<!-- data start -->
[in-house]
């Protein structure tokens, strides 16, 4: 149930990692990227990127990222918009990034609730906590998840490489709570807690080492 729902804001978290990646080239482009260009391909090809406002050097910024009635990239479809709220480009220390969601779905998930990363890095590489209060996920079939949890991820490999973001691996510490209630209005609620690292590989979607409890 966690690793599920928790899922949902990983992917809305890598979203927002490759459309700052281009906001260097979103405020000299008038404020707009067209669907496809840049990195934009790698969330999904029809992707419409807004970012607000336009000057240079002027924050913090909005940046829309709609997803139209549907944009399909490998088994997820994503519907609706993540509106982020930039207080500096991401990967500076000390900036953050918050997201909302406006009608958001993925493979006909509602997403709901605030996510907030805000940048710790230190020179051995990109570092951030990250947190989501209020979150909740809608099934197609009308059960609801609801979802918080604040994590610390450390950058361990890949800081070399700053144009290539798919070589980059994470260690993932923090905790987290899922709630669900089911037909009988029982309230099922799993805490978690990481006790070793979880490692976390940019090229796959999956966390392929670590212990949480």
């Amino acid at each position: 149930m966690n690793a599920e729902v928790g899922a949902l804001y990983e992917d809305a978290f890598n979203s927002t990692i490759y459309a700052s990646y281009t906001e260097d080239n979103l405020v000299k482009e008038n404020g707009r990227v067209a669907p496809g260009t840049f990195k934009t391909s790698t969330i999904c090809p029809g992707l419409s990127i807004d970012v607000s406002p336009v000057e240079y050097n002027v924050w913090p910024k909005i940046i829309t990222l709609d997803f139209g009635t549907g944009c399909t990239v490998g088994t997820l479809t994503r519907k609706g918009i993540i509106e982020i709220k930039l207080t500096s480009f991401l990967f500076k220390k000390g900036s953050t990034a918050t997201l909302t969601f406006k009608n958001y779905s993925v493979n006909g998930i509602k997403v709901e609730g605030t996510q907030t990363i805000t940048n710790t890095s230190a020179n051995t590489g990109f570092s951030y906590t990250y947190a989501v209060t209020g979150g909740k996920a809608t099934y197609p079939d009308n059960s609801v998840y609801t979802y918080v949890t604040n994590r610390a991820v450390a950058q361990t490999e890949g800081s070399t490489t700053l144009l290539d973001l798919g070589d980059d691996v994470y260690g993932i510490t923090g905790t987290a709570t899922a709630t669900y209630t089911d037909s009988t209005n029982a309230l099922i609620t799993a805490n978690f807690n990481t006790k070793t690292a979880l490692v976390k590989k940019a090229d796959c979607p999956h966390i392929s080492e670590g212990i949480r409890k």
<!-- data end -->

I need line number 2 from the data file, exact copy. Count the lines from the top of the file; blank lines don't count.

């Protein structure tokens, strides 16, 4: 149930990692990227990127990222918009990034609730906590998840490489709570807690080492 729902804001978290990646080239482009260009391909090809406002050097910024009635990239479809709220480009220390969601779905998930990363890095590489209060996920079939949890991820490999973001691996510490209630209005609620690292590989979607409890 966690690793599920928790899922949902990983992917809305890598979203927002490759459309700052281009906001260097979103405020000299008038404020707009067209669907496809840049990195934009790698969330999904029809992707419409807004970012607000336009000057240079002027924050913090909005940046829309709609997803139209549907944009399909490998088994997820994503519907609706993540509106982020930039207080500096991401990967500076000390900036953050918050997201909302406006009608958001993925493979006909509602997403709901605030996510907030805000940048710790230190020179051995990109570092951030990250947190989501209020979150909740809608099934197609009308059960609801609801979802918080604040994590610390450390950058361990890949800081070399700053144009290539798919070589980059994470260690993932923090905790987290899922709630669900089911037909009988029982309230099922799993805490978690990481006790070793979880490692976390940019090229796959999956966390392929670590212990949480």